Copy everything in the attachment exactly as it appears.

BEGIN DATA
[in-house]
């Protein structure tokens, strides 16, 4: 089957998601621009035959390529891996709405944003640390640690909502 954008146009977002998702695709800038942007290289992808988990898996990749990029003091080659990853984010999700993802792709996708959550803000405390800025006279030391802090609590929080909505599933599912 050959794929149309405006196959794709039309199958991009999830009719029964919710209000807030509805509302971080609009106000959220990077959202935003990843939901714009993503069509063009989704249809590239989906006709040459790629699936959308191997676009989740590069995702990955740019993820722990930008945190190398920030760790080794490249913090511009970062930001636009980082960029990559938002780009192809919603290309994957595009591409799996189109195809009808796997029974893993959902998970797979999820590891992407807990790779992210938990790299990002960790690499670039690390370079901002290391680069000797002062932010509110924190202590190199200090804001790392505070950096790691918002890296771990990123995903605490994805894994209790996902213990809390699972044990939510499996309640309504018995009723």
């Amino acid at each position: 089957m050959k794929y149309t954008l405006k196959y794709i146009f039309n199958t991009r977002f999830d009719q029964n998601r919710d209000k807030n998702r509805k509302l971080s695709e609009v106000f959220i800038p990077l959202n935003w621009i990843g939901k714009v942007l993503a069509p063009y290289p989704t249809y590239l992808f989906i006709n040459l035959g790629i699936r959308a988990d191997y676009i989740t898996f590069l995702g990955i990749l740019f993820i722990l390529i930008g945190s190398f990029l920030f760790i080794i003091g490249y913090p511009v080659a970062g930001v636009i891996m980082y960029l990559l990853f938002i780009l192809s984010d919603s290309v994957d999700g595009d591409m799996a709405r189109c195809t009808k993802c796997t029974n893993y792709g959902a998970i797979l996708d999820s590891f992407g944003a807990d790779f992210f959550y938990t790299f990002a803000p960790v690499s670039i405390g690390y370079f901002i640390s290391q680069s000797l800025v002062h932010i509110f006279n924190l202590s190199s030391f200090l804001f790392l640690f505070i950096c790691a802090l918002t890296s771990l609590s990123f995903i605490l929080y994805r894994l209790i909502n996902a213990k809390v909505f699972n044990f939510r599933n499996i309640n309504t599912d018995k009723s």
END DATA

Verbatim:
[in-house]
């Protein structure tokens, strides 16, 4: 089957998601621009035959390529891996709405944003640390640690909502 954008146009977002998702695709800038942007290289992808988990898996990749990029003091080659990853984010999700993802792709996708959550803000405390800025006279030391802090609590929080909505599933599912 050959794929149309405006196959794709039309199958991009999830009719029964919710209000807030509805509302971080609009106000959220990077959202935003990843939901714009993503069509063009989704249809590239989906006709040459790629699936959308191997676009989740590069995702990955740019993820722990930008945190190398920030760790080794490249913090511009970062930001636009980082960029990559938002780009192809919603290309994957595009591409799996189109195809009808796997029974893993959902998970797979999820590891992407807990790779992210938990790299990002960790690499670039690390370079901002290391680069000797002062932010509110924190202590190199200090804001790392505070950096790691918002890296771990990123995903605490994805894994209790996902213990809390699972044990939510499996309640309504018995009723």
């Amino acid at each position: 089957m050959k794929y149309t954008l405006k196959y794709i146009f039309n199958t991009r977002f999830d009719q029964n998601r919710d209000k807030n998702r509805k509302l971080s695709e609009v106000f959220i800038p990077l959202n935003w621009i990843g939901k714009v942007l993503a069509p063009y290289p989704t249809y590239l992808f989906i006709n040459l035959g790629i699936r959308a988990d191997y676009i989740t898996f590069l995702g990955i990749l740019f993820i722990l390529i930008g945190s190398f990029l920030f760790i080794i003091g490249y913090p511009v080659a970062g930001v636009i891996m980082y960029l990559l990853f938002i780009l192809s984010d919603s290309v994957d999700g595009d591409m799996a709405r189109c195809t009808k993802c796997t029974n893993y792709g959902a998970i797979l996708d999820s590891f992407g944003a807990d790779f992210f959550y938990t790299f990002a803000p960790v690499s670039i405390g690390y370079f901002i640390s290391q680069s000797l800025v002062h932010i509110f006279n924190l202590s190199s030391f200090l804001f790392l640690f505070i950096c790691a802090l918002t890296s771990l609590s990123f995903i605490l929080y994805r894994l209790i909502n996902a213990k809390v909505f699972n044990f939510r599933n499996i309640n309504t599912d018995k009723s």